Analysis of our gene expression data in three AML cell lines identified activation of transcription factors and enrichment of pathways associated with myeloid differentiation in miR-150 expressing cells (Table S3, S5). Ingenuity Pathways Analysis identifies putative upstream regulators that are predicted to be activated or inhibited in these expression data. Although not differentially expressed in our experiments, the top statistically significant transcription factor predicted to be activated in miR-150 expressing cells in all cell lines was CEBPA (HL60, P=5.87E-9; PL21, P=5.77E-10; and THP-1, P=2.20E-11). CEBPA plays an established role in granulocytic differentiation and is dysregulated in AML and BC CML [50,51]. Other top candidates included cytokines, growth factors and transcription factors associated with myeloid differentiation including CEBPE, IL1Β, and GM-CSF. CEBPE has been implicated in terminal myeloid differentiation [52,53]. CEBPA along with G-CSF, GM-CSF, IL3, and IL6 play a role in steady-state granulopoiesis, whereas IL1Β also appears to play a role in reactive granulopoiesis [54]. These analyses also identified another enriched pathway that may participate in myeloid differentiation in miR-150 expressing cells, PPARG. Recent studies suggest PPARG agonists induce differentiation, in addition to growth arrest and apoptosis, in AML cells and augment the effects of ATRA [55]. Given our observation that a RAR antagonist did not reverse the myeloid differentiation phenotype observed and only partly reversed the phenotype in cells treated with ATRA, it is tempting to speculate that signaling through PPARG/RXR or activation of CEBPA or CEBPE through mechanisms yet to be established may play a role in differentiation of miR-150 expressing cells [55].

Given the importance of miR-150 not only in myeloid differentiation, but also in megakaryocytic, lymphoid, and natural killer cell development, and most recently in adhesion of bone marrow progenitors, elucidating how miR-150 is regulated is also highly significant [9,28-30,56]. In MLL-AF9 AML the MYC/LIN28 axis inhibits post-transcriptional maturation of miR-150 [27]. MYC regulation of miR-150 may be a common mechanism of its repression more broadly in AML. In our pediatric cohort, however, we did not find a correlation between MYC or LIN28 expression and miR-150 expression, but MYC was moderately to highly expressed in most samples as has been previously described [57]. Using TRANSFAC analysis we have identified several transcription factor binding sites, including MYB, STAT5A, IKZF1, MZF1, SP1 and LMO2, in the miR-150 putative promoter region. MYB and STAT5A expression are enhanced by BCR-ABL expression and both are essential for BCR-ABL mediated transformation [58,59]. LMO2 is important in murine hematopoiesis and the inverse relationship between miR-150 and LMO2 expression in published reports suggests LMO2 may repress miR-150 expression in B and T cell and erythroid/megakaryocytic differentiation [32,60,61].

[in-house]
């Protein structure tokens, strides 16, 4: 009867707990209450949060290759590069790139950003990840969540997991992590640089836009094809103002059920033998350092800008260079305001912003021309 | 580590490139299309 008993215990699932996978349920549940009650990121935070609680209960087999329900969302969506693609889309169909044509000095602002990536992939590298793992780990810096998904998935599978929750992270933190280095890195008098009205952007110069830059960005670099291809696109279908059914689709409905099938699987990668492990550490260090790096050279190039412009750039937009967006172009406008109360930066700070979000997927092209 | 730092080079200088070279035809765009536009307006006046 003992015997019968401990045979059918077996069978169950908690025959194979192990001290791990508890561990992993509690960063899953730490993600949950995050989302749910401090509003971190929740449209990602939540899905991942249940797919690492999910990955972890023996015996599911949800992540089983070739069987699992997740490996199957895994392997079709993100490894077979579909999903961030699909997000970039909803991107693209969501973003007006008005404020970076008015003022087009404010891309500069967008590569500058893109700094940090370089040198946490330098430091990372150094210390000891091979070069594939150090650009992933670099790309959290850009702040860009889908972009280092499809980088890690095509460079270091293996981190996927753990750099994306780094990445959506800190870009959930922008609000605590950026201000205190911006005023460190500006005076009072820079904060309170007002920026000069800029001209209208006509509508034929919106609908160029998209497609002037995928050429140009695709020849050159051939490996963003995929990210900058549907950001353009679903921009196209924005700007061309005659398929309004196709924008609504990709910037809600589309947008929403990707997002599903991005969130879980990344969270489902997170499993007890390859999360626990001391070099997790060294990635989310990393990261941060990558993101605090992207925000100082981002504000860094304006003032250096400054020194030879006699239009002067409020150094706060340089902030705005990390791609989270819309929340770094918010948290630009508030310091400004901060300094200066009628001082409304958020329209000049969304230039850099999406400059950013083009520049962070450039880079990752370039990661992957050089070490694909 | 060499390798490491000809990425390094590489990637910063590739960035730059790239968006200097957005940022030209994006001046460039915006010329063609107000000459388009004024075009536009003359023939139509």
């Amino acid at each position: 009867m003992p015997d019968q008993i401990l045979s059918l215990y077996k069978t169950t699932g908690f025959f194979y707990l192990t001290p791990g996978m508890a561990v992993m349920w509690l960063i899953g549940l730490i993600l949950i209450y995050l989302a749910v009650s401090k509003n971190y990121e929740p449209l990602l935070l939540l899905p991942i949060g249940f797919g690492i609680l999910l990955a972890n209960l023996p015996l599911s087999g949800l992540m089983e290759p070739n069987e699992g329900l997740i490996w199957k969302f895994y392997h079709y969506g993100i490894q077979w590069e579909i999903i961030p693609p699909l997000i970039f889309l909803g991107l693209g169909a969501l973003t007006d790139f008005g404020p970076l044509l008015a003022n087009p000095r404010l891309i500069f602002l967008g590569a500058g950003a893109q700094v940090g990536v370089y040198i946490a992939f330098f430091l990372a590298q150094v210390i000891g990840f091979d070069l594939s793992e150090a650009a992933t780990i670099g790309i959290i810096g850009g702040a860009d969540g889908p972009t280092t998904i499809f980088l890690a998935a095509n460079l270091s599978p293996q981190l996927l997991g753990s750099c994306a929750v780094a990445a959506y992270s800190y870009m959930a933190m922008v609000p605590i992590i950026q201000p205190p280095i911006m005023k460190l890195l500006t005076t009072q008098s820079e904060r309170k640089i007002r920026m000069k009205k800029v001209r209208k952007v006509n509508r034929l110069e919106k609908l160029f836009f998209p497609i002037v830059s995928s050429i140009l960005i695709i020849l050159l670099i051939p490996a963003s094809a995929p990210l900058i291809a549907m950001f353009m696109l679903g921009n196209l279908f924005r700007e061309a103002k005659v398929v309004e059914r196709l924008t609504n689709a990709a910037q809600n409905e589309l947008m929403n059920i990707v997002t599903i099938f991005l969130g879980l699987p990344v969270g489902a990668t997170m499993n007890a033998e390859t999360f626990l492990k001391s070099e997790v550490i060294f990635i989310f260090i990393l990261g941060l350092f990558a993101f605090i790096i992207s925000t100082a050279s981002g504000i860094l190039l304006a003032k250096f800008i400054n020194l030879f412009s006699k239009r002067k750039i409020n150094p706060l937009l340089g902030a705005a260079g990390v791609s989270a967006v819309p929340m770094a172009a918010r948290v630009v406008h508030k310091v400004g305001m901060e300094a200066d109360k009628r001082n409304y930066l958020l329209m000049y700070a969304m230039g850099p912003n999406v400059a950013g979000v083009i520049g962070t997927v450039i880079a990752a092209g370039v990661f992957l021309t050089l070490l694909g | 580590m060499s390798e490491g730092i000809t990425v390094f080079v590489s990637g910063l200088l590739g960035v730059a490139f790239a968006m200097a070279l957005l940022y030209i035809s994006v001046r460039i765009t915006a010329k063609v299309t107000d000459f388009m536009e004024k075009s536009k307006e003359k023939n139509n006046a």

In conclusion, we have demonstrated that miR-150 promotes myeloid differentiation of normal human progenitor cells and AML and BC CML progenitor cells. Understanding how differentiation is blocked and how this block can be overcome in leukemia has major clinical significance. For example, differentiation therapy in acute promyelocytic leukemia (APL) has resulted in long-term remissions without the need for conventional chemotherapy [62,63]. Unfortunately, strategies to differentiate other types of AML are limited by a lack of understanding of the critical pathways controlling differentiation in leukemia cells. A broader understanding of miRNA regulation and mechanisms contributing to blocked differentiation, particularly for miR-150, may provide a new path towards the goal of effective and non-toxic differentiation therapy.

Materials and Methods

Ethics Statement

In accordance with the Declaration of Helsinki, all patients (or guardians on behalf of the pediatric patients) provided written informed consent for the collection and use of their biospecimens for research purposes under studies approved by the British Columbia Cancer Agency Research Ethics Board (Vancouver, BC, Canada) and the Fred Hutchinson Cancer Research Center Institutional Review Board (FHCRC; Seattle, WA, USA). Clinical data were de-identified in compliance with Health Insurance Portability and Accountability Act regulations.

Plasmid Constructs